I’d never heard of the Britten motorcycle until I moved to New Zealand in 1997. But in the motorsport-mad Land of The Long White Cloud, John Britten is a household name—and rightly so. His V1000 has been described as ‘the greatest motorcycle ever built’, because Britten effectively built it in his own backyard, and it trumped the works machines on the racetracks.
Designed in 1991, the Britten had a carbon fiber frameless chassis and carbon fiber wheels. The front suspension was an adjustable double wishbone girder-type, and the 999 cc V-twin put out over 160 bhp. (As an aside, this was one of the first race bikes to use data logging.) In 1992 the Britten V1000 won the Dutch round of the Battle of The Twins, and in 1994 the Daytona round. In between those victories, the V1000 smashed four motorcycle world speed records: the standing start quarter mile, mile and kilometre, and the flying mile at 302kph.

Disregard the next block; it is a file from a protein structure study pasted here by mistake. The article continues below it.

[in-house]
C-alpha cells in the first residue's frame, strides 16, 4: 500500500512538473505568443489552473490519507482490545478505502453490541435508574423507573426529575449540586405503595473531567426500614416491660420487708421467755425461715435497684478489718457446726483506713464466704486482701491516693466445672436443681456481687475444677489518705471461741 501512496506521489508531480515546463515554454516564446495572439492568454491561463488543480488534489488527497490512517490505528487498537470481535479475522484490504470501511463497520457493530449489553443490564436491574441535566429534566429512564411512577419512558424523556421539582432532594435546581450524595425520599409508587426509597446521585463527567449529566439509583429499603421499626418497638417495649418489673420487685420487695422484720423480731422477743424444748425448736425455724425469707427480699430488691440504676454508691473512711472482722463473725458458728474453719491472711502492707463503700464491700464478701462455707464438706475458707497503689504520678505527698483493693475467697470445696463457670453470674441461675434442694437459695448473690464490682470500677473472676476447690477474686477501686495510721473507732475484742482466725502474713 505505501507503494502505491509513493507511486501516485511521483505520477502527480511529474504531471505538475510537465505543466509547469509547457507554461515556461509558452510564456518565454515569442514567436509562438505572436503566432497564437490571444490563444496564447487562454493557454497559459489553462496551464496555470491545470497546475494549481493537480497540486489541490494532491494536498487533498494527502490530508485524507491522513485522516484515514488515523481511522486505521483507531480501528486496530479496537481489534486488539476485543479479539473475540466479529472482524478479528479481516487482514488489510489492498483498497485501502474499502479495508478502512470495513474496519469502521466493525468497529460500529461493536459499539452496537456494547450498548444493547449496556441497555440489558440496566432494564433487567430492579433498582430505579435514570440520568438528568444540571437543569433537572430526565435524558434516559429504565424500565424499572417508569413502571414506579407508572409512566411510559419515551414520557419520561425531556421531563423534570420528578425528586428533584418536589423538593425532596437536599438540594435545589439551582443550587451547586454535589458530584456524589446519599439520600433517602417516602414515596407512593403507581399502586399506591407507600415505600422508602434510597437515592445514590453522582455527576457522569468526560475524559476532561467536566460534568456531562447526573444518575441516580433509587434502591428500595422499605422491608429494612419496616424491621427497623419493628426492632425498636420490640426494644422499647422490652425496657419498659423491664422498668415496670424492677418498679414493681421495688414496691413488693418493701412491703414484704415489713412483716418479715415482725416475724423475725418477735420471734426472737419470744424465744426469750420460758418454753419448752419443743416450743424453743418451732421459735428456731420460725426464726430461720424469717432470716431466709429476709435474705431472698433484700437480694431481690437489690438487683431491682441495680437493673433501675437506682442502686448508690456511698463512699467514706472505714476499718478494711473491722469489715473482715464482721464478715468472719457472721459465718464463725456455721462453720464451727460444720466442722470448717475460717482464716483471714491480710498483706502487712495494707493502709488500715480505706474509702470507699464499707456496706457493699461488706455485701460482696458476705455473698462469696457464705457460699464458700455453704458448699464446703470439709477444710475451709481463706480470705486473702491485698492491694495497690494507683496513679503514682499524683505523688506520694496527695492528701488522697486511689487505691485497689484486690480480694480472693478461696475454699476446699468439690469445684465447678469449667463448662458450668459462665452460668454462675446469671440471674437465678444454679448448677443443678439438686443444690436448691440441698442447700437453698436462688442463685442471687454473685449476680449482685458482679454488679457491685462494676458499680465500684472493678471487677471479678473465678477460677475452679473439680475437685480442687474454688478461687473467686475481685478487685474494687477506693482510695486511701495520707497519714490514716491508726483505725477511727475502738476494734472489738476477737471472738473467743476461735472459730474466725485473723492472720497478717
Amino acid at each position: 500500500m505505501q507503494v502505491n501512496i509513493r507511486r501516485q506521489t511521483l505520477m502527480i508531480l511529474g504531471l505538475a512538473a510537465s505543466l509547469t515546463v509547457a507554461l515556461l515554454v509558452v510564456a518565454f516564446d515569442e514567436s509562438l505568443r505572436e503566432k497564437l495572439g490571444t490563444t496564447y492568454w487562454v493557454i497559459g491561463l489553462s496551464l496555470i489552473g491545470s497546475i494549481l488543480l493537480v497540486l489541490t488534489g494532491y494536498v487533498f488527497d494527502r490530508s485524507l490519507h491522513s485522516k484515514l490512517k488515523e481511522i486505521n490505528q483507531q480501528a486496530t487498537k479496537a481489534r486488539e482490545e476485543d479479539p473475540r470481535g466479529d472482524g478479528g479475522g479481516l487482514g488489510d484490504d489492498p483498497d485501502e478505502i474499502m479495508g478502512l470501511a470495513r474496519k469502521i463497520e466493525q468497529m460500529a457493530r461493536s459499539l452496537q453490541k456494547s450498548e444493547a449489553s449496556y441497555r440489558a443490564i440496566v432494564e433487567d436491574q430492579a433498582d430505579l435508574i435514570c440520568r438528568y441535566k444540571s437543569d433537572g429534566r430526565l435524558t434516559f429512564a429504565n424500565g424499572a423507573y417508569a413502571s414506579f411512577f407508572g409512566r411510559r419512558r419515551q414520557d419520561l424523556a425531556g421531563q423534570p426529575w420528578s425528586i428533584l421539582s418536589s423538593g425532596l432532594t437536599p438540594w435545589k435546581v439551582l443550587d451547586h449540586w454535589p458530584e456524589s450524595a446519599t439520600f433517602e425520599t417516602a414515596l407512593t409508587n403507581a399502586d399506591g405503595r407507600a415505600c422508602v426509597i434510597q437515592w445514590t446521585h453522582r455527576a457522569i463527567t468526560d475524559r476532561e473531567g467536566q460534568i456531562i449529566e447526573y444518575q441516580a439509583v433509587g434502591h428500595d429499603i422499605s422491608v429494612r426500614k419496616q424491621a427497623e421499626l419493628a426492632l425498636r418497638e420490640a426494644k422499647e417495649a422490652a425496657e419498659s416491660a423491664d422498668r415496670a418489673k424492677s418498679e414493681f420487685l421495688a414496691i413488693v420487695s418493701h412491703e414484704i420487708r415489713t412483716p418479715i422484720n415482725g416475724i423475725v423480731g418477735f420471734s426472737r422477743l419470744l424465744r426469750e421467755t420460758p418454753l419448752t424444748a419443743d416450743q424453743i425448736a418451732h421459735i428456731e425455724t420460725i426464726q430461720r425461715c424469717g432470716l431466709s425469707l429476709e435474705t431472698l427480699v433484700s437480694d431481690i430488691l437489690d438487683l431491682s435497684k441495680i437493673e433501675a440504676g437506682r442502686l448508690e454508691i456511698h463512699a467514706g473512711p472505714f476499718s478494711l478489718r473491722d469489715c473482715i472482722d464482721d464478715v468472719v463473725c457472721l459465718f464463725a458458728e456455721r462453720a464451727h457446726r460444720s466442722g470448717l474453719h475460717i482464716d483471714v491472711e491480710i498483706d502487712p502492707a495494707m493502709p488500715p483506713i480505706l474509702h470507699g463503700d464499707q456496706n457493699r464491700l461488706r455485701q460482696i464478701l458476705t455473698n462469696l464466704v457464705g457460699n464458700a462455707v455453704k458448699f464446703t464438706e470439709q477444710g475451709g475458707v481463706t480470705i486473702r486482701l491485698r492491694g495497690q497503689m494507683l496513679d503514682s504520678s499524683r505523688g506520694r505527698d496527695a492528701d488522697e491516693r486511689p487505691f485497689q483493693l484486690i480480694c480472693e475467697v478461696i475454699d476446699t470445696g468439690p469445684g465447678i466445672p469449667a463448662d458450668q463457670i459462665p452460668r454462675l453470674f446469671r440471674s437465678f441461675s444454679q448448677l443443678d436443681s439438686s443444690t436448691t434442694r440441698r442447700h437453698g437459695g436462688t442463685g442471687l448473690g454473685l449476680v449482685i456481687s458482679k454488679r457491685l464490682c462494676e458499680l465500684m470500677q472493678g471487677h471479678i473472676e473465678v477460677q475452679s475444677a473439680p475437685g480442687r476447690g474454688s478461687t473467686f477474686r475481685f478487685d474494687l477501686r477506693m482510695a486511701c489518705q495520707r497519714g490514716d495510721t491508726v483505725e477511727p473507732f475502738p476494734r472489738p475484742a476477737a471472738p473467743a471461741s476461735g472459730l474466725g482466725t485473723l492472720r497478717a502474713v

Tragically, just as the motorsport world realised there was a giant-killer on the scene, John Britten succumbed to cancer. He died in 1995—leaving us to wonder what might have been if he’d carried on developing the V1000.
The documentary One Man’s Dream: The Britten Motorcycle Story has just been remastered and re-released, with additional, never seen before footage.